With only China 'openly favouring' Pakistan at the United Nations Security Council, a leading Pakistani newspaper on Friday commented that the top organ of the world body's current composition does not seem to favour Islamabad as the Council discusses India's revocation of the special status to Jammu and Kashmir.
The UN Security Council held a rare meeting on Kashmir on Friday after India revoked the special status to Jammu and Kashmir, sparking a fresh row with Pakistan.
The meeting took place behind closed doors with only the five permanent members and the 10 non-permanent members attending it.
India has categorically told the international community that its move to scrap Article 370 of the Constitution removing the special status to Jammu and Kashmir was an internal matter and has also advised Pakistan to accept the reality.
Pakistani newspaper Dawn, reporting from the UN headquarters, noted that the country's UN envoy Maleeha Lodhi and her team have been tirelessly working since early this month to sensitise the UN members on how India's decision to revoke Kashmir's special status threatens South Asia's peace and stability.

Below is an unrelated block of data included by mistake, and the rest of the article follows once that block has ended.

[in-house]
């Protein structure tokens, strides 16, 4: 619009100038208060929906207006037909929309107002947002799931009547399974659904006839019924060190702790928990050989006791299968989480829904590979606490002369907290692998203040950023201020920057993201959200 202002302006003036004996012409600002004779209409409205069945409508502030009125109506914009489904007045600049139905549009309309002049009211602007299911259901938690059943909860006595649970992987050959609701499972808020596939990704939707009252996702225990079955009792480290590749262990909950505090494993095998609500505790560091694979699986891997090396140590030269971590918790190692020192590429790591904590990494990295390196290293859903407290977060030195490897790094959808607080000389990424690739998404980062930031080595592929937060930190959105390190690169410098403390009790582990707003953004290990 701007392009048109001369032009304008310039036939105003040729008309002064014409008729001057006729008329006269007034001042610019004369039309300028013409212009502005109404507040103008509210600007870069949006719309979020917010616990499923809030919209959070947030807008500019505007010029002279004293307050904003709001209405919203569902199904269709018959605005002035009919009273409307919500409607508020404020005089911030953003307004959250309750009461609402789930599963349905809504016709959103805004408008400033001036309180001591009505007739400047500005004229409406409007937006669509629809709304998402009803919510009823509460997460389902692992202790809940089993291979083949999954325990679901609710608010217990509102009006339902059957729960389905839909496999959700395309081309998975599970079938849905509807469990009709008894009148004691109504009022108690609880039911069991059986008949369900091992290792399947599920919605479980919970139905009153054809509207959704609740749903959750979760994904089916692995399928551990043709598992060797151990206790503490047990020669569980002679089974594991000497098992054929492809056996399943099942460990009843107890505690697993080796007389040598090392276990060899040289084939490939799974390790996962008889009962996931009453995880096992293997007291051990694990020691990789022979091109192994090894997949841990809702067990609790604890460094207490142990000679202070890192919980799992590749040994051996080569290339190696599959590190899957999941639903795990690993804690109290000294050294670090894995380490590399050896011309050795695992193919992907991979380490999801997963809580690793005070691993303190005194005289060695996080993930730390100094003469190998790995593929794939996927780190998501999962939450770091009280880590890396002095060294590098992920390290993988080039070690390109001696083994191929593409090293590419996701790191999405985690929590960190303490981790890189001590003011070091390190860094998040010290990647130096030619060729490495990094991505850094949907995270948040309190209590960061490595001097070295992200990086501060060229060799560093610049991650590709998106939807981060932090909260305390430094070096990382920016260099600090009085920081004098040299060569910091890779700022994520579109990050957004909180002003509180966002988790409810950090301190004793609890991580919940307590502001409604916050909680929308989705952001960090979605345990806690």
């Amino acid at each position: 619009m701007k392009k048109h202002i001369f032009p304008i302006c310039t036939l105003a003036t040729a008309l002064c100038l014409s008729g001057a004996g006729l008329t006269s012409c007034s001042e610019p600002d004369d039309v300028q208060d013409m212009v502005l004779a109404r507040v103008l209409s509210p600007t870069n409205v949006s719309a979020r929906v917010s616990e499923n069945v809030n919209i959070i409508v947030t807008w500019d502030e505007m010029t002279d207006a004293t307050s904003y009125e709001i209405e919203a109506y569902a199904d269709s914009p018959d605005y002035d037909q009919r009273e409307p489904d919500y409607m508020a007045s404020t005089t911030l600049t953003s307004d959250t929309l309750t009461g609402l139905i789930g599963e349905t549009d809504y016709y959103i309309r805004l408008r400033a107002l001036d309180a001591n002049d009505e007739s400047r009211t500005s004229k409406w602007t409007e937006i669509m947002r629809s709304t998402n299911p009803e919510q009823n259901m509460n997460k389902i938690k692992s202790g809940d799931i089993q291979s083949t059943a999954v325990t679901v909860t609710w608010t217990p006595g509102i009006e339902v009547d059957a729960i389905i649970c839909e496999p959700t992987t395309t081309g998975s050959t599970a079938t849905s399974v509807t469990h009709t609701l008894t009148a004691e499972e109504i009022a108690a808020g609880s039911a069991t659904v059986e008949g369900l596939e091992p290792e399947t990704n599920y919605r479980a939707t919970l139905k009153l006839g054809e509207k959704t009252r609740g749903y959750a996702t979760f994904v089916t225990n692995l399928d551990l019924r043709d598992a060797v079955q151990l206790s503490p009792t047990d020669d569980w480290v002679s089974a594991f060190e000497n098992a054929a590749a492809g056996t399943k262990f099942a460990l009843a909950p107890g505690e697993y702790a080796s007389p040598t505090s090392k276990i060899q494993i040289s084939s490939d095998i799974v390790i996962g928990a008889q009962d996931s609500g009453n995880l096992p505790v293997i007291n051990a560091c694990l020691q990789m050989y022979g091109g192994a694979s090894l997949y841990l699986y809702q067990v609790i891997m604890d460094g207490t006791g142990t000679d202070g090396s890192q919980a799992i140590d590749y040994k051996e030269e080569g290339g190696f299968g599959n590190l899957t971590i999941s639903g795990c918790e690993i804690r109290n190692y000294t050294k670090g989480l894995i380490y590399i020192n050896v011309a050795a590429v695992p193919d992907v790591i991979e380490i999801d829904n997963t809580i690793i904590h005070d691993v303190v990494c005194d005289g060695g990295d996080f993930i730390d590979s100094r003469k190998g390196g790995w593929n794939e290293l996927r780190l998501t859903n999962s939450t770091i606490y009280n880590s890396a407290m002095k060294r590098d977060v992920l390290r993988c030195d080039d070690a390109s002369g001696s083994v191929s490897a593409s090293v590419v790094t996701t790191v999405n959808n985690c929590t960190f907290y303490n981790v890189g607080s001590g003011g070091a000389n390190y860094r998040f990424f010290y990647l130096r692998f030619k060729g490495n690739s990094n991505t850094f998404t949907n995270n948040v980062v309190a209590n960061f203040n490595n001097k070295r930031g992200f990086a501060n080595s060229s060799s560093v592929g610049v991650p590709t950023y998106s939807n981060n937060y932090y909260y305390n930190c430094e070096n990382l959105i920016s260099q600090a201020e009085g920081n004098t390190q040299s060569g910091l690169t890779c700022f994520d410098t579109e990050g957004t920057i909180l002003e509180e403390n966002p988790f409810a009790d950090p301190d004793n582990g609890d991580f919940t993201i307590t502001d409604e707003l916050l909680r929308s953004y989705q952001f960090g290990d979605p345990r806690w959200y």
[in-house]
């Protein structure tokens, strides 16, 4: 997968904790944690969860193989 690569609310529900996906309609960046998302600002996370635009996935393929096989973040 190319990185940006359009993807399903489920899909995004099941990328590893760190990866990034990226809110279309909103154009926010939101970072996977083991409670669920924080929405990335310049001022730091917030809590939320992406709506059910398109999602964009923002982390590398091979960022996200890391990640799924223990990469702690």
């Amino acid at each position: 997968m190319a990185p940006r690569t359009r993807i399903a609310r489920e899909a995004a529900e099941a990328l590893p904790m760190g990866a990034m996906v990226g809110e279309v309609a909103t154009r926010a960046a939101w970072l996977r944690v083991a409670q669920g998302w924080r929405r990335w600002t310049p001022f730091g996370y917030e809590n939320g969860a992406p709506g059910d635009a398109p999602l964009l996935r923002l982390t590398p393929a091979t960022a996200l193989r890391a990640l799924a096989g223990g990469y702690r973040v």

"But the council's current composition does not seem to favour Pakistan," it commented.
Friday's consultative meeting was called by China, Pakistan's all-weather ally, on Islamabad's request to discuss the prevailing situation in Jammu and Kashmir.
"Only one of the five permanent members, China, openly favours Pakistan," the Dawn report noted.
The remaining four permanent members -- Britain, France, Russia and the US -- want India and Pakistan to address the Kashmir dispute in a bilateral set-up, it said.
While India too favours this position, New Delhi refuses to hold any talk on Kashmir, as it calls the Kashmir issue an internal matter, the report said.
The 10 non-permanent members -- who are elected for a two-year term by the UN General Assembly -- are Belgium, Cote d'Ivoire, Dominican Republic, Equatorial
Guinea, Germany, Indonesia, Kuwait, Peru, Poland and South Africa.
While two of them -- Indonesia and Kuwait -- have sympathised with Pakistan in the past, it will be difficult to persuade others to back the Chinese request, the Dawn report said.
Meanwhile, The News International newspaper noted that though the Pakistan government was going all out to muster global support, the responses and reactions received from the Organisation of Islamic Cooperation (OIC) and the Muslim nations individually are rather weak.
The nearly 50-year-old OIC has issued few statements studded with diplomatic jargon sans any conviction seemingly, an article in the newspaper noted.
The Indian trade and business prowess within the OIC member states is relatively too large to be ignored by its trading partners none of whom is currently paying any heed to Pakistan's pleas, it said.